The Government has today confirmed plans to cap the fees card firms charge retailers to process transactions, which could spell the end for cashback and reward card deals.
From 9 December 2015, the so called 'interchange fees' card firms can charge will be capped at 0.3% for UK credit card transactions, and an average of 0.2% for UK debit card transactions.
These fees are often unseen by consumers, but ultimately we all pay for them as retailers include them in the prices they charge for goods and services.
The European Parliament, which voted in favour of this initiative, hopes the cap will result in lower costs for both retailers and shoppers.
But a number of major providers, including Capital One, RBS and Tesco Bank have already scaled down cashback and loyalty point schemes, citing the forthcoming caps as the reason why – something MoneySavingExpert.com has previously warned about.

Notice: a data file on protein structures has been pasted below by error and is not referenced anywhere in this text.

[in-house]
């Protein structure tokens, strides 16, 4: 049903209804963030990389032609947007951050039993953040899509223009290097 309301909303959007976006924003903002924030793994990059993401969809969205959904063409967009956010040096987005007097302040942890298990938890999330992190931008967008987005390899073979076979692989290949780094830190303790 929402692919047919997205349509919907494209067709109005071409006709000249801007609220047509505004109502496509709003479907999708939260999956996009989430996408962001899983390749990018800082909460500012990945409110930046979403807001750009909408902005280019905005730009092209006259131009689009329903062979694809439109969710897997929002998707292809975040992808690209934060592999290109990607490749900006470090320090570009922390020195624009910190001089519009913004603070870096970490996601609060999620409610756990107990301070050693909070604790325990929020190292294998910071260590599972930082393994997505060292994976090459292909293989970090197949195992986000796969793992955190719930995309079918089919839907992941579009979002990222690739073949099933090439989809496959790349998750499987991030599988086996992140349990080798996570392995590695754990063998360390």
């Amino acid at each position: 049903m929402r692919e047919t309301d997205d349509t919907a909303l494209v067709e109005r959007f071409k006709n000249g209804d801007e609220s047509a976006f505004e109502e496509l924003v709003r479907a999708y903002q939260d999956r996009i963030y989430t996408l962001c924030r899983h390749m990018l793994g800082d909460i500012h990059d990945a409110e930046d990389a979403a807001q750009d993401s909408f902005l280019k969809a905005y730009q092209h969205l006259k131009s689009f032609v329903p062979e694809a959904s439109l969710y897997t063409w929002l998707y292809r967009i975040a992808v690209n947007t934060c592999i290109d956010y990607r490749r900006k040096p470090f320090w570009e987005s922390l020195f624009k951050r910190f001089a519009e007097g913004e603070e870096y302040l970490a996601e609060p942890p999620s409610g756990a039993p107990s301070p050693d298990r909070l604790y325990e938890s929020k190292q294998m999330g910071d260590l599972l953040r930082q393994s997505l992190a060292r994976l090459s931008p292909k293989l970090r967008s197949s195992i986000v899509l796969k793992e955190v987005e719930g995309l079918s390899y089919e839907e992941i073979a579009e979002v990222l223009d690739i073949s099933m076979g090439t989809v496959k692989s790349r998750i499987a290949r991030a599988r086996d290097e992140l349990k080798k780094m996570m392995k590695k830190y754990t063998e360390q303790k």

The only card firms exempt from this rule are 'third party' card schemes such as American Express (Amex), which operates differently, and third-party card schemes that licence other parties to issue cards, for example Amex licences MBNA and other providers to issue its cards (provided these schemes have less than a 3% market share).
After three years, the rules will apply to third-party card schemes that licence other parties to issue cards, although the Government says it can "revisit" this exemption within the three year period "should it deem it appropriate to do so".